Through extensive testing that I have done, it is clear that Google has taken and “anti-SEO” approach to their algorithm. Due to this, they have creating a filter which will remove heavily optimized sites from the SERPs. Google’s reliance on PageRankâ„¢ to grade the authority of pages has led to the wholesale trading and buying of links with the primary purpose of influencing rankings on Google rather than for natural linking reasons. But what did Google really expect would happen when they released their Toolbar with the PageRank information included?
Obviously, they didn’t expect the rash of link popularity companies to sprout up overnight and fill its index with spam links in attempt to manipulate their algorithm. In some instances, webmasters would not link to sites unless they thought it would benefit them for Google.
Optimizing your site for Google consisted mainly of ensuring your page had your primary search phrase placed in all appropriate places on your page (the “on page” factors) and that your keyword phrase was inserted in the anchor text of your incoming links (the “off page” factors).
This update was an attempt to penalize sites that were “too relevant”. However, it is clear that Google’s new criteria for punishing highly optimized sites is not across the board, but for only major terms that are likely to be manipulated.
Because of their Toolbar, their search results, and Google AdWords, Google has a comprehensive list of commercial terms that are most often searched for. When you couple that information with the amount of money they are willing to pay per click through AdWords, Google has a gold mine of information.
With the above in mind, we have come to the following conclusions:
- As we reported earlier, Google is trying to force webmasters to use AdWords. By removing them from the SERPs just before the holiday shopping rush starts online, this forces them to use AdWords or be out.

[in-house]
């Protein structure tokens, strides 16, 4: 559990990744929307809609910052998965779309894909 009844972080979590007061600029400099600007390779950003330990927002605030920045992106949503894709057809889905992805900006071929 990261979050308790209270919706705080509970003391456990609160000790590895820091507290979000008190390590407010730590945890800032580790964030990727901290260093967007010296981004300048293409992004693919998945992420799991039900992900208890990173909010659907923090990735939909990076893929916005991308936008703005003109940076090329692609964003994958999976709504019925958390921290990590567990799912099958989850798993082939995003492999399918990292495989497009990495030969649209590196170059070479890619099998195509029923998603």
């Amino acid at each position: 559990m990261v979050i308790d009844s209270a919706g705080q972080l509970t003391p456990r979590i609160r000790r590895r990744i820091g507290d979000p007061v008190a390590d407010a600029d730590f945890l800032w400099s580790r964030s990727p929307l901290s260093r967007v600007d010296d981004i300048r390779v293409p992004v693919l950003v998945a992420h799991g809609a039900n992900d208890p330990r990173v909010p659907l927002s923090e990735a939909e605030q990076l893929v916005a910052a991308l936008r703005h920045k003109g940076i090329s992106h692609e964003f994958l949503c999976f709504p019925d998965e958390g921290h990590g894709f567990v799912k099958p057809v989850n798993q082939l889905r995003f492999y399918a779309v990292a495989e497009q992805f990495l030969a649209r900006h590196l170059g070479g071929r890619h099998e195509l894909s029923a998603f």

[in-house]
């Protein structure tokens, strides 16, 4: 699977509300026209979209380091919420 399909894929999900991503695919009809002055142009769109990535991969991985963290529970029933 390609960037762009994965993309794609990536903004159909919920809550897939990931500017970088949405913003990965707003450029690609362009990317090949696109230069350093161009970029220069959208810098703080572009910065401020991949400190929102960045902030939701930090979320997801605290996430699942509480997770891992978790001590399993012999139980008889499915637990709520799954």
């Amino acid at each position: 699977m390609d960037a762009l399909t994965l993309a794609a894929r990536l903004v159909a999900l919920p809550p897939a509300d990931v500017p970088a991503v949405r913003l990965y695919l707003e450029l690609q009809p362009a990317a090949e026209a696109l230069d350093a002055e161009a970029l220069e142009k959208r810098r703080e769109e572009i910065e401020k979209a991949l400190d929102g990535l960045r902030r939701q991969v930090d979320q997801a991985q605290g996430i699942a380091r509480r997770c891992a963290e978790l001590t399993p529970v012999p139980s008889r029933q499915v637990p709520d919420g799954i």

- It has been stated that Google is trying to separate their results into non-commercial and commercial. Commercial results will be AdWords and non-commercial the natural listings, primarily used for research purposes. While many search results look as if this is what is occuring, it is highly unlikely that the search algorithm is that good to determine what is a commercial or non-commercial site. If Google does this, all webmasters need to do is setup an “information only” site with links to their commercial site.
- Google has added anti-SEO technology which effects frequently searched and frequently optimized for keyword phrases. Whenever a user enters such a keyword phrase into Google, this technology drops pages that were overly optimized from the results.
What You Should Do
Your overall strategy should be encompassing everything we have suggested over the years. However, if you have had a signifcant drop in the rankings, the following is highly recommended:
- Slightly “de-optimize” your sites. If you have full control over any links, you should redo the anchor text and remove the keyword phrase from the anchor text, and instead, work it into the body text surrounding the anchor text and place the keyword phrase in the Title of that page, but only if it makes logical sense to do so. This will help you with the current algorithm, but remember it can change again in the future.
- If you have many sites that you control, separate them into subgroups, and if they are on the same server, now is the time to get a new server with a different IP block.
- Do a keyword density analysis on the top ten sites that appear in the SERPs and then model your site after those results.
Despite all the growing theories about this update, there is no great conspiracy theory. Google is attempting to redress the balance by trying to eradicate obvious search engine manipulation from their most competitive results. It is clear that the new algorithm is not doing this properly, but as it occurred last year, they made a major patch to their update the day after Thanksgiving. With the number of datacenters that have been cycled through daily, it is clear that Google is retooling this algorithm. If they do follow the same pattern as last year, we should see a revised update go live on the system by noon Pacific time tomorrow.